Tips on Cleaning Leather Sofas & Chairs

Updated February 21, 2017

Leather furniture creates an elegant look in the home. With the proper care, leather furniture can remain in good condition for many years. One of the most important areas in the care of leather furniture is the method and products used to clean the furniture. With repeated use, leather furnishings begin to appear dirty or worn. Cleaning sofas and chairs with the proper method can prevent damage to the pigment and keep the leather soft and supple.

Types of Leather

Determine the type of leather used to cover the furnishings. Leather furniture can be pigmented and have a durable finish which holds up well on well-used items. Suede is a soft material that must be handled with care to maintain its appearance.

Water Based Cleaners

Solvent cleaners can damage leather and cause it to deteriorate. Furniture polish meant for wood should never be used on leather furnishings. Water-based cleaners meant for leather are the best approach for cleaning furniture without manufacturer's instructions. A damp cloth wrung almost completely of water removes dust and dirt from leather furniture. Castile soap is a gentle cleanser for leather furnishings.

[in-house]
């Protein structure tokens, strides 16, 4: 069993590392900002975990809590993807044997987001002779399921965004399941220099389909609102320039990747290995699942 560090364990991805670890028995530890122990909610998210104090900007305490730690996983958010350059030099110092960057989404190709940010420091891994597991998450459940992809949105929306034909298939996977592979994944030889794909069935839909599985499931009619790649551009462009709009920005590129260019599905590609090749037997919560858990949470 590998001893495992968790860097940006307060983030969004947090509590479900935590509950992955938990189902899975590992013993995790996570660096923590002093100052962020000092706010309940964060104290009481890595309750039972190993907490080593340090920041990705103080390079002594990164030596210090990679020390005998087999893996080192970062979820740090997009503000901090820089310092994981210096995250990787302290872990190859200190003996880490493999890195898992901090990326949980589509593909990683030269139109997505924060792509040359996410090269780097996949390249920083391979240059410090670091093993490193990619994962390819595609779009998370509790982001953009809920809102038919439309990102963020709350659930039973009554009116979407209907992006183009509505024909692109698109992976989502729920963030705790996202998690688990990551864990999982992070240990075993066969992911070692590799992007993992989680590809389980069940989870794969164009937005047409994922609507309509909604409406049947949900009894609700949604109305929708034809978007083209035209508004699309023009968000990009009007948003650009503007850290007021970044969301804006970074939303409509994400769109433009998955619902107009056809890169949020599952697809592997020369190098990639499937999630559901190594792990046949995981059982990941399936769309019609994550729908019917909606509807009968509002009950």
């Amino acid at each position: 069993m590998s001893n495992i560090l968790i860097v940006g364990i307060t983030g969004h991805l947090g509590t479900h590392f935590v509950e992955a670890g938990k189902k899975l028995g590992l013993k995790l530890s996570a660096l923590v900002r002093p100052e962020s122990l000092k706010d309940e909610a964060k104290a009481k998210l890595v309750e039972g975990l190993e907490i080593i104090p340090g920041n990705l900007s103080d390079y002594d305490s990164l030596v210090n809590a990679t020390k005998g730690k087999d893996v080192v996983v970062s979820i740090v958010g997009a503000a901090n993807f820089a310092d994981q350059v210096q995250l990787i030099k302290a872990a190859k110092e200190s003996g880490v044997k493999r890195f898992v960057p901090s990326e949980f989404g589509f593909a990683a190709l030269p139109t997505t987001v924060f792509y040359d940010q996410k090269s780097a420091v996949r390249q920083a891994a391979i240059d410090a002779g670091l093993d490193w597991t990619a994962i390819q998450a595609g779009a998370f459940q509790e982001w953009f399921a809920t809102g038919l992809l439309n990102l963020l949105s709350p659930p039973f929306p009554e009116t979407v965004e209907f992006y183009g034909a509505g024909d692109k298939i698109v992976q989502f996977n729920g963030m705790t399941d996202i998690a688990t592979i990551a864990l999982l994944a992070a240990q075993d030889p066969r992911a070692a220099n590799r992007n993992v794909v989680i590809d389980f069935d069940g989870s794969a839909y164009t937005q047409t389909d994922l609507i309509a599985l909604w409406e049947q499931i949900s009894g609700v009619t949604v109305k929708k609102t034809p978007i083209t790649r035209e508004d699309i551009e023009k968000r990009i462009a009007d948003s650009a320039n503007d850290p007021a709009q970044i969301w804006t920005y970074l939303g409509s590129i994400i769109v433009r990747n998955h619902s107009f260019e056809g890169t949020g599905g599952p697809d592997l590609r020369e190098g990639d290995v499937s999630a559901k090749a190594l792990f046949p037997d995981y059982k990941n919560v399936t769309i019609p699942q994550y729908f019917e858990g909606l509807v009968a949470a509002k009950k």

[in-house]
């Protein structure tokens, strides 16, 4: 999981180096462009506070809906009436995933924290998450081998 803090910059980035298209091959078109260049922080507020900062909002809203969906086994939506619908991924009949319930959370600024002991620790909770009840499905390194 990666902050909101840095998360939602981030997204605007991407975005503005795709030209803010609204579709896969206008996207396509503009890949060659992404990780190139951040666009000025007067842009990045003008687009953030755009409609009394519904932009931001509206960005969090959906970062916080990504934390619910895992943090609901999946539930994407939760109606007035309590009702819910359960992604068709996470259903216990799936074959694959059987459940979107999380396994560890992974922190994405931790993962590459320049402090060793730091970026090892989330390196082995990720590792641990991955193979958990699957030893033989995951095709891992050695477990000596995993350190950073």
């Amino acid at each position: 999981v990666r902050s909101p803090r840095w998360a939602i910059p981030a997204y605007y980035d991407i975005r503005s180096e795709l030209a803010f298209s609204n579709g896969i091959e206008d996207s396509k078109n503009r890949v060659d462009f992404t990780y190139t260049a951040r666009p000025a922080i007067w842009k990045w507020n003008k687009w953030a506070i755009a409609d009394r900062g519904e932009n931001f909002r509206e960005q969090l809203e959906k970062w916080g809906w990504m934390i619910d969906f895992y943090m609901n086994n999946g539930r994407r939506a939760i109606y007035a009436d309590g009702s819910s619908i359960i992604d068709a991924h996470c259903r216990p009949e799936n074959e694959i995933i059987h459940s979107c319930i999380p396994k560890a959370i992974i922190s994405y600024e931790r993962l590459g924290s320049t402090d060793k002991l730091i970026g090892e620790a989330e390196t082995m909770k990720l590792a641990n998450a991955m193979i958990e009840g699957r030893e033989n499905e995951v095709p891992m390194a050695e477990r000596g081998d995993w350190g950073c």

Test the Furniture

Leather furniture should be tested in a small location that is not readily visible before using a cleaning product. Cleaning products may remove the dye from the leather and cause splodging when used on the surface of the furniture. On a couch, test the product on the bottom part of the sofa in an area that cannot be seen easily.

Manufacturer's Instructions

New leather furniture typically comes with cleaning instructions from the manufacturer. It is important to follow the instructions to prevent any voiding of the warranty. The manufacturer may recommend a specific cleaning product for everyday cleanings and stain removal.


Use a soft cloth to dry leather furniture after cleaning. Never use heat or a blow dryer to dry leather couches and chairs. Heating the furniture may cause cracking in the leather. Buff any moisture out of the furniture to bring the lustre and shine to the leather.

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About the Author

Luanne Kelchner works out of Daytona Beach, Florida and has been freelance writing full time since 2008. Her ghostwriting work has covered a variety of topics but mainly focuses on health and home improvement articles. Kelchner has a degree from Southern New Hampshire University in English language and literature.